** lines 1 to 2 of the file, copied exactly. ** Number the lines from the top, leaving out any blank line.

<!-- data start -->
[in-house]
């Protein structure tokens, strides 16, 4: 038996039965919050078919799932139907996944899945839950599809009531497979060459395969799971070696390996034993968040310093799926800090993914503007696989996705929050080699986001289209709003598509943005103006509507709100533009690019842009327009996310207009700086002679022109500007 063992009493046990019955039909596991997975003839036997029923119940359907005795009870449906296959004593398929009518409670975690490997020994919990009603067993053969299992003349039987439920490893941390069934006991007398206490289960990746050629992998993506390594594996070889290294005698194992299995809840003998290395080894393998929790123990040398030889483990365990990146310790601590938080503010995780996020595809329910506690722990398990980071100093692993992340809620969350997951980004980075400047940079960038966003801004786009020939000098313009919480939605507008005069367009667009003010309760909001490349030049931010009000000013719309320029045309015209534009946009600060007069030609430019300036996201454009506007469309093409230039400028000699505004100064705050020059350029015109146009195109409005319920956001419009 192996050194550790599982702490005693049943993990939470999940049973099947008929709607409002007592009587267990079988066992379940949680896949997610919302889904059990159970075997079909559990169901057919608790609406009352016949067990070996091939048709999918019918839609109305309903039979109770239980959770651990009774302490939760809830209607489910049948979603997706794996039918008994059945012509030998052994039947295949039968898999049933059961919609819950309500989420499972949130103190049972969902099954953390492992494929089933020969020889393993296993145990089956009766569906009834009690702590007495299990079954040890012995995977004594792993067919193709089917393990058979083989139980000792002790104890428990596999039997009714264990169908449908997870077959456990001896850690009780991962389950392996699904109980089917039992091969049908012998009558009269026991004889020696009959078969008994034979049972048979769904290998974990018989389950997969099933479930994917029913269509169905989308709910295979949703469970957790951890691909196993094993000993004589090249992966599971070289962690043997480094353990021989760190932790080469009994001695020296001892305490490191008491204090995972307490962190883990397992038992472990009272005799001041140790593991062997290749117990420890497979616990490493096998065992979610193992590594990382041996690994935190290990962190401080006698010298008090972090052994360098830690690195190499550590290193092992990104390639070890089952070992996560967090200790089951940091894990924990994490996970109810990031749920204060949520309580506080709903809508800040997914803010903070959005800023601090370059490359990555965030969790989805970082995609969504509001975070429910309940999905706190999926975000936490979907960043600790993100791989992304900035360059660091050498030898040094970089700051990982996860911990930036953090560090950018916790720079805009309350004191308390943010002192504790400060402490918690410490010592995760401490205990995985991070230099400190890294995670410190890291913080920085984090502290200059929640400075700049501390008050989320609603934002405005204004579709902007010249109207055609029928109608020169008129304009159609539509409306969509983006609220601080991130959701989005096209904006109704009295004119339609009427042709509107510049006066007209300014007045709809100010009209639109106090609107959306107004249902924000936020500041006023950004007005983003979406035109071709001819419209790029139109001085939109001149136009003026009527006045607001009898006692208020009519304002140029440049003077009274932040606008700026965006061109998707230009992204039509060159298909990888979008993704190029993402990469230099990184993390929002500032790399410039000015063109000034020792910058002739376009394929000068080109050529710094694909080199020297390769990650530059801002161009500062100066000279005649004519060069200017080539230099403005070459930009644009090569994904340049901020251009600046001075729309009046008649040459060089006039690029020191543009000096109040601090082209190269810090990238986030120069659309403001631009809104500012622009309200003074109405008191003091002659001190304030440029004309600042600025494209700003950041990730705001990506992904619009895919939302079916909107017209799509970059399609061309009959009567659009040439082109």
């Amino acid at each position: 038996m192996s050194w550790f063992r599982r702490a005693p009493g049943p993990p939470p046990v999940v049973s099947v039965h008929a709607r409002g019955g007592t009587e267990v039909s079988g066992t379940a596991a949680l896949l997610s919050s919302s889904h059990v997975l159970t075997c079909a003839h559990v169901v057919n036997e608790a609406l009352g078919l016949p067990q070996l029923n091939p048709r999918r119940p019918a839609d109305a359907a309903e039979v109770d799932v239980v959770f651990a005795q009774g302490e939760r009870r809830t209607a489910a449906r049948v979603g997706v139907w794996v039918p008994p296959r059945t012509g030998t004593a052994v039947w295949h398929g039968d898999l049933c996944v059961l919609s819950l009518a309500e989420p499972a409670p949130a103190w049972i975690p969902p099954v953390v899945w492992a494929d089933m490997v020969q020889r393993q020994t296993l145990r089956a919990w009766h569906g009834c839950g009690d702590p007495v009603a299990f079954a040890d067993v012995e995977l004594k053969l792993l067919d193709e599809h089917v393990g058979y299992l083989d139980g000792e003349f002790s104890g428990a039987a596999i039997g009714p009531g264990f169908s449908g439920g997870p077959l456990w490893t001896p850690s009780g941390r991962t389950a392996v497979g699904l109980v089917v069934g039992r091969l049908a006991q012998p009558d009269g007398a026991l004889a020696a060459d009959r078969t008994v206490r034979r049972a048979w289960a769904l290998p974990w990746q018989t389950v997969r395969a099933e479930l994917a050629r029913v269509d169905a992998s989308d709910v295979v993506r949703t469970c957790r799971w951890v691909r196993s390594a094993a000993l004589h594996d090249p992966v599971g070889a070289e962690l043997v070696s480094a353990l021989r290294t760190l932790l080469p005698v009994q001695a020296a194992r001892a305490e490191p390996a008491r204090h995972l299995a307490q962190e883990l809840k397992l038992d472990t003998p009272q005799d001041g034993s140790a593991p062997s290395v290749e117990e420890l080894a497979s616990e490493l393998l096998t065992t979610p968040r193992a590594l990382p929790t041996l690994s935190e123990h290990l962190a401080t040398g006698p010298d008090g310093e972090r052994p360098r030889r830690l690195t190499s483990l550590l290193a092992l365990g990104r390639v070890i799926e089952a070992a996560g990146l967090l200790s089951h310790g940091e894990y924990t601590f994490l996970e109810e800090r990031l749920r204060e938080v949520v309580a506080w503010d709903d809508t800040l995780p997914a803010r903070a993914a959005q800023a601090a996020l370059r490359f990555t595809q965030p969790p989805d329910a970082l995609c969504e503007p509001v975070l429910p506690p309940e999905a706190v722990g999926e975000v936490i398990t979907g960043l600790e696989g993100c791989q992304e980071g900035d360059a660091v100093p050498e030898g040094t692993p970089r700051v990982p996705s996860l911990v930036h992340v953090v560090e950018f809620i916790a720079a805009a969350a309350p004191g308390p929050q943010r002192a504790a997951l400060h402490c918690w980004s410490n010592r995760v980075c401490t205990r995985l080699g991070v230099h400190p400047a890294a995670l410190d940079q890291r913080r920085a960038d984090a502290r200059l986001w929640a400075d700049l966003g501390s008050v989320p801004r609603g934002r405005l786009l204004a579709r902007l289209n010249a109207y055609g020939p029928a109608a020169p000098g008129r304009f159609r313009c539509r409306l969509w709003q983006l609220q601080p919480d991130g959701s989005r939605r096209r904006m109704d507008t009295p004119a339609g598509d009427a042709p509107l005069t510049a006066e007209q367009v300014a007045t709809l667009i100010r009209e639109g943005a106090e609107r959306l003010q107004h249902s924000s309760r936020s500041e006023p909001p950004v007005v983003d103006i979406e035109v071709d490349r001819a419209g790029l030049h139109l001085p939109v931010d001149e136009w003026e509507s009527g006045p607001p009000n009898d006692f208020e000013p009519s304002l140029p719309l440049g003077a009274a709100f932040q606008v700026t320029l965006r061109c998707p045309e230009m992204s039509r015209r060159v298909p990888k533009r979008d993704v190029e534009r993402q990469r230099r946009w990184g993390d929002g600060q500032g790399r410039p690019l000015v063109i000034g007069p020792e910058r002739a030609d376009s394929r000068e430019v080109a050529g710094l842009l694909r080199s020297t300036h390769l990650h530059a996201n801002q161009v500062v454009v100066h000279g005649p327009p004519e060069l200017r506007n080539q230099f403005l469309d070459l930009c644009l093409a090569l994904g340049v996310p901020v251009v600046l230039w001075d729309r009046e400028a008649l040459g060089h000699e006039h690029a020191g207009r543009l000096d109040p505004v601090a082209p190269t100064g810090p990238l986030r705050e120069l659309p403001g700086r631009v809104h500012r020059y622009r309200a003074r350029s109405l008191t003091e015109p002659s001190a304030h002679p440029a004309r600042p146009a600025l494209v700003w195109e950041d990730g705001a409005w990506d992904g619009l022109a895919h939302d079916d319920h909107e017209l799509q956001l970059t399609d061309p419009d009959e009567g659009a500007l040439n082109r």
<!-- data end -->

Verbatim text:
[in-house]
């Protein structure tokens, strides 16, 4: 038996039965919050078919799932139907996944899945839950599809009531497979060459395969799971070696390996034993968040310093799926800090993914503007696989996705929050080699986001289209709003598509943005103006509507709100533009690019842009327009996310207009700086002679022109500007 063992009493046990019955039909596991997975003839036997029923119940359907005795009870449906296959004593398929009518409670975690490997020994919990009603067993053969299992003349039987439920490893941390069934006991007398206490289960990746050629992998993506390594594996070889290294005698194992299995809840003998290395080894393998929790123990040398030889483990365990990146310790601590938080503010995780996020595809329910506690722990398990980071100093692993992340809620969350997951980004980075400047940079960038966003801004786009020939000098313009919480939605507008005069367009667009003010309760909001490349030049931010009000000013719309320029045309015209534009946009600060007069030609430019300036996201454009506007469309093409230039400028000699505004100064705050020059350029015109146009195109409005319920956001419009 192996050194550790599982702490005693049943993990939470999940049973099947008929709607409002007592009587267990079988066992379940949680896949997610919302889904059990159970075997079909559990169901057919608790609406009352016949067990070996091939048709999918019918839609109305309903039979109770239980959770651990009774302490939760809830209607489910049948979603997706794996039918008994059945012509030998052994039947295949039968898999049933059961919609819950309500989420499972949130103190049972969902099954953390492992494929089933020969020889393993296993145990089956009766569906009834009690702590007495299990079954040890012995995977004594792993067919193709089917393990058979083989139980000792002790104890428990596999039997009714264990169908449908997870077959456990001896850690009780991962389950392996699904109980089917039992091969049908012998009558009269026991004889020696009959078969008994034979049972048979769904290998974990018989389950997969099933479930994917029913269509169905989308709910295979949703469970957790951890691909196993094993000993004589090249992966599971070289962690043997480094353990021989760190932790080469009994001695020296001892305490490191008491204090995972307490962190883990397992038992472990009272005799001041140790593991062997290749117990420890497979616990490493096998065992979610193992590594990382041996690994935190290990962190401080006698010298008090972090052994360098830690690195190499550590290193092992990104390639070890089952070992996560967090200790089951940091894990924990994490996970109810990031749920204060949520309580506080709903809508800040997914803010903070959005800023601090370059490359990555965030969790989805970082995609969504509001975070429910309940999905706190999926975000936490979907960043600790993100791989992304900035360059660091050498030898040094970089700051990982996860911990930036953090560090950018916790720079805009309350004191308390943010002192504790400060402490918690410490010592995760401490205990995985991070230099400190890294995670410190890291913080920085984090502290200059929640400075700049501390008050989320609603934002405005204004579709902007010249109207055609029928109608020169008129304009159609539509409306969509983006609220601080991130959701989005096209904006109704009295004119339609009427042709509107510049006066007209300014007045709809100010009209639109106090609107959306107004249902924000936020500041006023950004007005983003979406035109071709001819419209790029139109001085939109001149136009003026009527006045607001009898006692208020009519304002140029440049003077009274932040606008700026965006061109998707230009992204039509060159298909990888979008993704190029993402990469230099990184993390929002500032790399410039000015063109000034020792910058002739376009394929000068080109050529710094694909080199020297390769990650530059801002161009500062100066000279005649004519060069200017080539230099403005070459930009644009090569994904340049901020251009600046001075729309009046008649040459060089006039690029020191543009000096109040601090082209190269810090990238986030120069659309403001631009809104500012622009309200003074109405008191003091002659001190304030440029004309600042600025494209700003950041990730705001990506992904619009895919939302079916909107017209799509970059399609061309009959009567659009040439082109």